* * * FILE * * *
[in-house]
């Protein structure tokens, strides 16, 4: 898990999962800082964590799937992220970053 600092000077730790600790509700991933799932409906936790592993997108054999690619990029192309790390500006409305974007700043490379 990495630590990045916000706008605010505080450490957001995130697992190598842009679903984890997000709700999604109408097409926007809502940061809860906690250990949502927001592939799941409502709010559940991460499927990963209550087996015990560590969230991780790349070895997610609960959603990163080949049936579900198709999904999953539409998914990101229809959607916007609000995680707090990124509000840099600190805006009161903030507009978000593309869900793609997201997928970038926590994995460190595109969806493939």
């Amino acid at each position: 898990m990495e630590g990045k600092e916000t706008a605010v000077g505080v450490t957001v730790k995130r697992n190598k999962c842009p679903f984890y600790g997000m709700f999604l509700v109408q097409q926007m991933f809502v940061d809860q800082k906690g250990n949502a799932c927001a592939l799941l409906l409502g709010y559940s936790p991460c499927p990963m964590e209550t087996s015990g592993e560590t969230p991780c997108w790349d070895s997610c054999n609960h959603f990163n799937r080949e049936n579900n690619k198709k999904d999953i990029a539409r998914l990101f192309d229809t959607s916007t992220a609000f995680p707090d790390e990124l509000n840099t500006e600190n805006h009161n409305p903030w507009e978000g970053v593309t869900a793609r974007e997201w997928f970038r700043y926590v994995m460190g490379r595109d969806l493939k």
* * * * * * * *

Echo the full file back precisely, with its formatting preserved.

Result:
[in-house]
């Protein structure tokens, strides 16, 4: 898990999962800082964590799937992220970053 600092000077730790600790509700991933799932409906936790592993997108054999690619990029192309790390500006409305974007700043490379 990495630590990045916000706008605010505080450490957001995130697992190598842009679903984890997000709700999604109408097409926007809502940061809860906690250990949502927001592939799941409502709010559940991460499927990963209550087996015990560590969230991780790349070895997610609960959603990163080949049936579900198709999904999953539409998914990101229809959607916007609000995680707090990124509000840099600190805006009161903030507009978000593309869900793609997201997928970038926590994995460190595109969806493939």
């Amino acid at each position: 898990m990495e630590g990045k600092e916000t706008a605010v000077g505080v450490t957001v730790k995130r697992n190598k999962c842009p679903f984890y600790g997000m709700f999604l509700v109408q097409q926007m991933f809502v940061d809860q800082k906690g250990n949502a799932c927001a592939l799941l409906l409502g709010y559940s936790p991460c499927p990963m964590e209550t087996s015990g592993e560590t969230p991780c997108w790349d070895s997610c054999n609960h959603f990163n799937r080949e049936n579900n690619k198709k999904d999953i990029a539409r998914l990101f192309d229809t959607s916007t992220a609000f995680p707090d790390e990124l509000n840099t500006e600190n805006h009161n409305p903030w507009e978000g970053v593309t869900a793609r974007e997201w997928f970038r700043y926590v994995m460190g490379r595109d969806l493939k």